US restores defense talks with Russia but sees no interest in ending war
PAY ATTENTION: Click “See First” under the “Following” tab to see Legit.ng News on your Facebook News Feed!
The US and Russian defense chiefs spoke Friday for the first time in months but Secretary of State Antony Blinken said he saw no interest from Moscow for broader talks to end the Ukraine war.
Defense Secretary Lloyd Austin "emphasized the importance of maintaining lines of communication amid the ongoing war against Ukraine" during the call with his Russian counterpart Sergei Shoigu, said a US spokesman, Brigadier General Pat Ryder.
Russia's defense ministry confirmed the call and said the two discussed Ukraine without further details.
The defense chiefs last spoke on May 13 when Austin urged Moscow to implement an "immediate ceasefire" in Ukraine.
Russia did not do so, and Kyiv's forces have since regained swathes of territory from Moscow's troops in the east and south of the country with the United States and other Western powers sending in billions of dollars in weapons.
Austin separately spoke with his Ukrainian counterpart Oleksiy Reznikov "to reiterate the unwavering US commitment to supporting Ukraine's ability to counter Russia's aggression," Ryder said.
PAY ATTENTION: Сheck out news that is picked exactly for YOU ➡️ find the “Recommended for you” block on the home page and enjoy!
Blinken said the United States would keep contacts with Russia but said that any broader diplomacy depended on President Vladimir Putin showing an interest "in stopping the aggression."
"We have seen no evidence of that in this moment. On the contrary, we see Russia doubling and tripling down on its aggression," Blinken told a joint news conference with French Foreign Minister Catherine Colonna.
Blinken pointed to Russia's recent attacks on power stations and other civilian infrastructure in Ukraine and the mobilization of troops who Blinken called "horrifically, cannon fodder that Putin is trying to throw into the war."
"The fundamental difference is that Ukrainians are fighting for their country, their land, their future. Russia is not and the sooner President Putin understands that and comes to that conclusion, the sooner we will be able to end this war," Blinken said.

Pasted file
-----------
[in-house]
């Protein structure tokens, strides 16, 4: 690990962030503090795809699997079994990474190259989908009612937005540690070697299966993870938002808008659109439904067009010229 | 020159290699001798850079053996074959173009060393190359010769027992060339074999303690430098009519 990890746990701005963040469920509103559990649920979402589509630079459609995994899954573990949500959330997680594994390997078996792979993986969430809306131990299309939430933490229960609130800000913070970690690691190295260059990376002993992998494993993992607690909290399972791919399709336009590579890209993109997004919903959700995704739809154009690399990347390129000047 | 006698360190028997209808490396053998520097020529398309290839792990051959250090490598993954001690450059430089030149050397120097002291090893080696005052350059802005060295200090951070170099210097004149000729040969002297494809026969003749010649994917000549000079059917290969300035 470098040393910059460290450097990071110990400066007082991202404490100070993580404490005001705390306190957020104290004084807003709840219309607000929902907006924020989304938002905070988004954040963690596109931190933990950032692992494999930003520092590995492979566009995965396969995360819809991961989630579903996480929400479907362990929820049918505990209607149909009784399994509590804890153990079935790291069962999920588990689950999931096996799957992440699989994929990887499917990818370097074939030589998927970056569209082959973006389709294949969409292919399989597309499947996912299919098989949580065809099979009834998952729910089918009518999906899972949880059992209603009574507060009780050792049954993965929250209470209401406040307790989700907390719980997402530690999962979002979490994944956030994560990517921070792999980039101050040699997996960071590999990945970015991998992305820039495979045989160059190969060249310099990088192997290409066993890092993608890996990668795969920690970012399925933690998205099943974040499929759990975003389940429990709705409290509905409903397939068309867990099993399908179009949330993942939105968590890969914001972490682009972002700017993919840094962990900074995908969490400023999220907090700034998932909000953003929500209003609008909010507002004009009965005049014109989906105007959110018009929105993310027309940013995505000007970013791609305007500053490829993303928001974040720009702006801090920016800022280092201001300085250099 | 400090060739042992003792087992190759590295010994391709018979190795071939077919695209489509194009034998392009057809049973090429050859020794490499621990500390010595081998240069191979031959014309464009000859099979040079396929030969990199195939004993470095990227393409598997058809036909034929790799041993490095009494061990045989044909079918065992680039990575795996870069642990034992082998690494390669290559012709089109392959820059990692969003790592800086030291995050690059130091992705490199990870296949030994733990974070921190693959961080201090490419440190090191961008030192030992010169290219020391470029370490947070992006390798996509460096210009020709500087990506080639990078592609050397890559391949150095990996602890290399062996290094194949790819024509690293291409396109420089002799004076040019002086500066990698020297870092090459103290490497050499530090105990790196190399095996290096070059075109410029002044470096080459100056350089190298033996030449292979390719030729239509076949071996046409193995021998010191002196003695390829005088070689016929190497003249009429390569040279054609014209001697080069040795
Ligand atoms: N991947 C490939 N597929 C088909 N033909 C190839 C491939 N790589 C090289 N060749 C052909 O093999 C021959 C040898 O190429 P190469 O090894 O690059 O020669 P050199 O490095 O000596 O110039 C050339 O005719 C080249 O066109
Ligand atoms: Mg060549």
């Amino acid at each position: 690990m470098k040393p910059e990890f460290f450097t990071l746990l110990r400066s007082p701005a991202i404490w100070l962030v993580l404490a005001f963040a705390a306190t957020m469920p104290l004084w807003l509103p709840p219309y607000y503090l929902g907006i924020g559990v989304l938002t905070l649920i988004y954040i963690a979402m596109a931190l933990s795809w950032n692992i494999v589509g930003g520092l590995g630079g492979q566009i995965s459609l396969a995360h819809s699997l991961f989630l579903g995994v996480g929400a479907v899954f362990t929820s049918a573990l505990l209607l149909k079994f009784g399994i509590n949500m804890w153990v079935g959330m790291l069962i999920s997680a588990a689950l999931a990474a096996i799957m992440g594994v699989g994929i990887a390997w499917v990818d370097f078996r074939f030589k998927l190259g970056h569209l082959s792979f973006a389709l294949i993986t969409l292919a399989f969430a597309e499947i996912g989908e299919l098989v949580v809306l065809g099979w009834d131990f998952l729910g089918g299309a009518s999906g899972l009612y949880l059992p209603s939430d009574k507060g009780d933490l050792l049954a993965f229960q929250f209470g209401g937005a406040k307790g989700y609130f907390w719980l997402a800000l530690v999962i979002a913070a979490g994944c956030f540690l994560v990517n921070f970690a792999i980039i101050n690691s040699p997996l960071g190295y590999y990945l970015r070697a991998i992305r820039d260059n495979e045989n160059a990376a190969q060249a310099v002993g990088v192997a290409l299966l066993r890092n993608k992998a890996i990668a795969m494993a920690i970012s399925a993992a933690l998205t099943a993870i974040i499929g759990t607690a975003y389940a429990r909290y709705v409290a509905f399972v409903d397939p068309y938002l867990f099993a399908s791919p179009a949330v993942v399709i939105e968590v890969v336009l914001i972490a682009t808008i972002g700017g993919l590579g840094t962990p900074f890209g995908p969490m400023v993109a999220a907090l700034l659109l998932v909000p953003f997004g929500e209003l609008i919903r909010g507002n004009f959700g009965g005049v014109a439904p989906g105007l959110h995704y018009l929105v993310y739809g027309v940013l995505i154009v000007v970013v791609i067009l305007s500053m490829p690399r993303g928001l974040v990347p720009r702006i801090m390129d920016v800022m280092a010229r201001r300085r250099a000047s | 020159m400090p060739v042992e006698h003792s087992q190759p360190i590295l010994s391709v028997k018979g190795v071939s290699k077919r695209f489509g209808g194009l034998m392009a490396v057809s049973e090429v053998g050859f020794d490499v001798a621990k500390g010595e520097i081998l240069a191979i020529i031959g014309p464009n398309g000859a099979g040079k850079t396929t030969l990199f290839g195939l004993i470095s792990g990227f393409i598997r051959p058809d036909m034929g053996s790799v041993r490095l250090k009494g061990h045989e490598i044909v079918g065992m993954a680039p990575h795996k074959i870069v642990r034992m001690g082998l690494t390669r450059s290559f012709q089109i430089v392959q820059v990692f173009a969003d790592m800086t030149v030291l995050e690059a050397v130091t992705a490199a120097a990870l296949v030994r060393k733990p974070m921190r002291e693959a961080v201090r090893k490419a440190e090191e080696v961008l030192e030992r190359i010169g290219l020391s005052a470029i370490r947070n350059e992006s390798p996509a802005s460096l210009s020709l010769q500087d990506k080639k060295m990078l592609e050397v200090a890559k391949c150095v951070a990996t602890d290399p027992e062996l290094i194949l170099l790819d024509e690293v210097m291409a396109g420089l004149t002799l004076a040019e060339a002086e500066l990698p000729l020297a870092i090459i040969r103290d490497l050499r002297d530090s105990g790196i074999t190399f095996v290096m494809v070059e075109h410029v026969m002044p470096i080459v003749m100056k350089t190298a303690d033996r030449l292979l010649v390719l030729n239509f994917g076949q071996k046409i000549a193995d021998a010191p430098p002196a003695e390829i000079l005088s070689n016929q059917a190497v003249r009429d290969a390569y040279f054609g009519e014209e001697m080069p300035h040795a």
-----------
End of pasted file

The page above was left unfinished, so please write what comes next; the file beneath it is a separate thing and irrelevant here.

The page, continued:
No discreet channel?
Blinken met with Russian Foreign Minister Sergei Lavrov in January to warn of consequences for an invasion, which Moscow went ahead with a month later. Blinken has since refused to see Lavrov but spoke to him by telephone in July in a bid to free Americans jailed in Russia.
Russia's ambassador to the United States, Anatoly Antonov, recently complained that the two nuclear powers lacked a back channel of the type used 60 years ago this month during the Cuban missile crisis.
The Soviet ambassador at the time met secretly with Robert F. Kennedy, the president's brother and attorney general, to exchange top-level messages.
"The attempts of Russian diplomats in Washington to re-establish such contacts have been futile," Antonov told Newsweek.
President Joe Biden's administration "is unwilling to talk with us as equals," he said.
Biden and Putin have both downplayed the chance they would talk next month on the sidelines of a Group of 20 summit in Bali.
One Western leader who has engaged Putin is French President Emmanuel Macron, who also tried unsuccessfully to prevent the outbreak of war.
Macron's engagement has brought unease from some Eastern European nations wary of Russia although France insists that it has coordinated its diplomacy with allies.
Colonna, speaking at a think tank before her talks with Blinken, acknowledged the limited success with Putin but said it was important to try.
"We absolutely think it is crucial to keep a channel of communication with those making the decisions in Russia, including President Putin," Colonna said at the Center for Strategic and International Studies.
"Putin is probably isolated in his very strange vision of the world and the way it could be run. Reinforcing this isolation of his would not be a good option," she said.
Macron's talks with Putin helped secure a mission by the UN nuclear watchdog to travel to the Russian-occupied Zaporizhzhia nuclear power plant in Ukraine.